The key advances in ballast technology have stemmed from the push to increase the number of high efficiency devices that provide greater than 90 percent efficiency, as compared to the 85 percent efficiency levels derived from older electronic ballasts. This has led to the development, and fast-growing market demand, of T5 lamp technology.
“T5 lamps and ballasts have also been moving into the HID high-bay market because of their higher efficiency levels and increased control flexibility,” said Hanlon.
The improved efficiency of these ballasts can reach 6 to 8 percent, which is a significant savings in facilities where hundreds or thousands of ballasts are in daily operation, according to Greg Bennorth, market specifications manager for Universal Lighting Technologies, Nashville, Tenn.
Electronic ballasts are also available now for general-use HID lamps up to 400 watts. These products provide energy savings and operate HID lamps in a manner that improves their lumen depreciation.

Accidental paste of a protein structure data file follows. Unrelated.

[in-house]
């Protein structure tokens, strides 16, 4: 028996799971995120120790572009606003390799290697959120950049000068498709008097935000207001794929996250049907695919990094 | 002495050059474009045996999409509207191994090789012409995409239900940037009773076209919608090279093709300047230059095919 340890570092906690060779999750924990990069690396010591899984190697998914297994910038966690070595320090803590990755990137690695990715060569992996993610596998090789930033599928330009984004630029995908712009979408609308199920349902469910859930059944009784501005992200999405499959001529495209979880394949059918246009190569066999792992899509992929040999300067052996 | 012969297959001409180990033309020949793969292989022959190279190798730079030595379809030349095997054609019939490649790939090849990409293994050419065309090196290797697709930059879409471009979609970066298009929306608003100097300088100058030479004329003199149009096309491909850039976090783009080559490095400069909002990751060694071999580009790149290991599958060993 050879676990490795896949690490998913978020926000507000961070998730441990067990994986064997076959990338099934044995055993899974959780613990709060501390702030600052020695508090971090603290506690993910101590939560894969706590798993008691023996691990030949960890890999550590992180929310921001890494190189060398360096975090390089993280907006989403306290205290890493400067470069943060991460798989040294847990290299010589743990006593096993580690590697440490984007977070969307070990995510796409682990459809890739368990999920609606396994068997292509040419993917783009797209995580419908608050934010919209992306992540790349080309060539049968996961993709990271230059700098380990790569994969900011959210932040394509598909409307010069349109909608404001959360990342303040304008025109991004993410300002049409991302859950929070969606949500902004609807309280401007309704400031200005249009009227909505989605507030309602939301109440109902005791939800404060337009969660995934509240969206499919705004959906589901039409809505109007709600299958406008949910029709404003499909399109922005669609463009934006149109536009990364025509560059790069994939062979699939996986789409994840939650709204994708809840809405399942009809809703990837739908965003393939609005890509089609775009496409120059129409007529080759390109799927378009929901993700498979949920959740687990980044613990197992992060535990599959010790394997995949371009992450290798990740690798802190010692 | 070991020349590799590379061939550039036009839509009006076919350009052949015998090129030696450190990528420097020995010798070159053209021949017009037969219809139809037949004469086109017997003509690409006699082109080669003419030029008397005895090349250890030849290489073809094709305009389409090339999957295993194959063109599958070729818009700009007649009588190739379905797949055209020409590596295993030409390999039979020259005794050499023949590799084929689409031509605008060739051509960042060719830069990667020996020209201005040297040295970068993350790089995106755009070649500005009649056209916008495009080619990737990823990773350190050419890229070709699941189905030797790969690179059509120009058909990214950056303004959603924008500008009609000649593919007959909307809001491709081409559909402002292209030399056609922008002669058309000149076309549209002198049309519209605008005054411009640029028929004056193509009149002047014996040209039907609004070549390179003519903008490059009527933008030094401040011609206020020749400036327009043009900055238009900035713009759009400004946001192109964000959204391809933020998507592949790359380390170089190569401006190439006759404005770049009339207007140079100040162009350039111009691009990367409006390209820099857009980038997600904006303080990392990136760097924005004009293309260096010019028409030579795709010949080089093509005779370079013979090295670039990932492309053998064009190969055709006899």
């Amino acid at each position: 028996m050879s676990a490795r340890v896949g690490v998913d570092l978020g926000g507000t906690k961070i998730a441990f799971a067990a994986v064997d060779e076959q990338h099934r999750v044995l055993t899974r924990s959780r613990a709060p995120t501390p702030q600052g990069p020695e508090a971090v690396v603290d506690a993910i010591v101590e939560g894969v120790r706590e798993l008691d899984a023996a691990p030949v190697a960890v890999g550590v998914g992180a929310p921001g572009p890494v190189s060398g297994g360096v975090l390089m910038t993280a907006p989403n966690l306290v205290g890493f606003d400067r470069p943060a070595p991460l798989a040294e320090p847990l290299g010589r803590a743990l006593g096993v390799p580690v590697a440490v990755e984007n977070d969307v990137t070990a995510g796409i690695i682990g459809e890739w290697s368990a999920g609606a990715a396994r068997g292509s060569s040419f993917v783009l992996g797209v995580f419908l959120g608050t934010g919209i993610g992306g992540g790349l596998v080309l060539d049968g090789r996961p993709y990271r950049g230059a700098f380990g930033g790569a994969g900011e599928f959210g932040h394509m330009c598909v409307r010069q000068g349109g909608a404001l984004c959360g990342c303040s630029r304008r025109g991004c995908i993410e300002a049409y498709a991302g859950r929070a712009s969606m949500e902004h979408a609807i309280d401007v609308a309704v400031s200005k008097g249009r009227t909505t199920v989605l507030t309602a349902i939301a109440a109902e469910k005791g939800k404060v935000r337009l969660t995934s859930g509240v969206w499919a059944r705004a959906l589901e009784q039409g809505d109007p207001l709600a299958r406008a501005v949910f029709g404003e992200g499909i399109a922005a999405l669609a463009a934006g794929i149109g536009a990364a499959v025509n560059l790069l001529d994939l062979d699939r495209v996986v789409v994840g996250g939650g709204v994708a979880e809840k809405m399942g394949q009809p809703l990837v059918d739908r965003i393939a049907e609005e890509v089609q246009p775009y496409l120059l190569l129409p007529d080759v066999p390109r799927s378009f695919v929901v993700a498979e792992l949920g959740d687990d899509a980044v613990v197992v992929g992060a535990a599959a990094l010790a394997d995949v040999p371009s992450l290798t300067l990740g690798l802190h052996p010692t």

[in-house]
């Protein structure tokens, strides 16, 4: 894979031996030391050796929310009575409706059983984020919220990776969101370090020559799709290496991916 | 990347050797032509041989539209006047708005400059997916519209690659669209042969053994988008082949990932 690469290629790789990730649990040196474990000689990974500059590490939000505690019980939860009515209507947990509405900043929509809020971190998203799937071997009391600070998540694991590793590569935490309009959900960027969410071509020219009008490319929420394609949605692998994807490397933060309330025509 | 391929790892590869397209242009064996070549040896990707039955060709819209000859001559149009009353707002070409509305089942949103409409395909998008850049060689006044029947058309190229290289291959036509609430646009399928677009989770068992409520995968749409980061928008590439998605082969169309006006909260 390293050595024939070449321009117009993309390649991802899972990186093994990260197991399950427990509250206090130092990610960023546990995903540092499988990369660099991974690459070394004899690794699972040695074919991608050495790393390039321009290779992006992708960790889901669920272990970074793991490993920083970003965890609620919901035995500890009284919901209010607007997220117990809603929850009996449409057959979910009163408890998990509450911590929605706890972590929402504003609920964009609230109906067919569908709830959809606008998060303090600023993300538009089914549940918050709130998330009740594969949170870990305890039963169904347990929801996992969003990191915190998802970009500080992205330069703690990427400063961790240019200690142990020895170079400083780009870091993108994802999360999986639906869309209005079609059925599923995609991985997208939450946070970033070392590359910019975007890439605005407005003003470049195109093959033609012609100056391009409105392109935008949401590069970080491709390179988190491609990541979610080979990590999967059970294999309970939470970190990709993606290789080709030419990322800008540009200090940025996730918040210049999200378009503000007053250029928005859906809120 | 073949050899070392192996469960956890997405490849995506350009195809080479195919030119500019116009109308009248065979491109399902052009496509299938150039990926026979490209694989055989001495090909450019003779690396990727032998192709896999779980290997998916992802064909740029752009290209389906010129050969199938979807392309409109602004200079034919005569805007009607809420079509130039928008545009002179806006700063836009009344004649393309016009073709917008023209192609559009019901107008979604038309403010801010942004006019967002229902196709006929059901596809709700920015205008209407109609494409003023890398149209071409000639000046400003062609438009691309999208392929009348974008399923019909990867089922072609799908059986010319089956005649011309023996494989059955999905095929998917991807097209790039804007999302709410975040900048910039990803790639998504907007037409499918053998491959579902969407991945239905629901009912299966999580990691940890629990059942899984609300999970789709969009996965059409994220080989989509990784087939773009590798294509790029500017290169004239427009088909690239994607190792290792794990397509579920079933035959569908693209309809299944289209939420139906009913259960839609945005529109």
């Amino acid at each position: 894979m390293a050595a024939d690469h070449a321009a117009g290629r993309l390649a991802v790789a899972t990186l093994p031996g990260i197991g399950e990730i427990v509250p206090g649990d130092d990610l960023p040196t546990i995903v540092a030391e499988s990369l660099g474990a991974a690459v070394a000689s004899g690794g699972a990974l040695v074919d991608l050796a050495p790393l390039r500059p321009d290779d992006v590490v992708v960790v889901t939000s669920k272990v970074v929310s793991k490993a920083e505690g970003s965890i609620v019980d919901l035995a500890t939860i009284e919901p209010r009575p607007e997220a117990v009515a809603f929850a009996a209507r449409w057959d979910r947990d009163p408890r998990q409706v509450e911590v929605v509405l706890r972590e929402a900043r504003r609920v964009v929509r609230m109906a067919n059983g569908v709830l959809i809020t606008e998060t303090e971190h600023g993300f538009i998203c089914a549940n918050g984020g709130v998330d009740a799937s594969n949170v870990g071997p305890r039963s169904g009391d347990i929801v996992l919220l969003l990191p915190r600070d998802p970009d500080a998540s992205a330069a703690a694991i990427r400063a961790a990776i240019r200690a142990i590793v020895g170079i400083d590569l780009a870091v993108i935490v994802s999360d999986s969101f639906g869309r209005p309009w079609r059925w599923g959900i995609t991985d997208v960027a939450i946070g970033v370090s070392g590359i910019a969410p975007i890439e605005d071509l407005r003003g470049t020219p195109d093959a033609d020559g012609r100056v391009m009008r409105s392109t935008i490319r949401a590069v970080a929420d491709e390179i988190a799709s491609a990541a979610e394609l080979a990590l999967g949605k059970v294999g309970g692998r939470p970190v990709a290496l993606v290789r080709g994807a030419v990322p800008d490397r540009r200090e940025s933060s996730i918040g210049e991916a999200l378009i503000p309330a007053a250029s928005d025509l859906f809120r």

“With better lamp lumen maintenance, lighting designers can take advantage of this feature and use fewer fixtures or lower wattage lamps, providing end-users with lamps that remain brighter for longer periods of time,” Bennorth said.
Technological developments in the fluorescent ballast industry include the introduction of multiple-voltage technology and programmed start electronic ballasts.
“These ballasts can be used with occupancy sensors and provide increased controllability through digital dimming technology,” said Doug Stoneman, senior product manager for Advance Transformer Co., Rosemont, Ill.
Other features being provided by high-efficiency ballasts include adherence to Underwriters Laboratories Inc., anti-arc ratings, and anti-striation controls for use with energy saving four foot lamps.
Finally, new dimming technologies have been developed that will provide significant energy savings when they are combined with controls for daylight harvesting and other strategies.
“Dimming lights result in less energy being used and this strategy is often employed when natural light is available or spaces are unoccupied,” Bennorth said.
According to Walma, the first generation of digital addressable lighting interface (DALI) technology opened the market to the potential of digital dimming ballast capabilities.
“Digital dimming ballast technology is more cost-effective today than that first generation and provides simpler solutions, easier programming, and less hardware for a state-of-the-art system,” Walma said.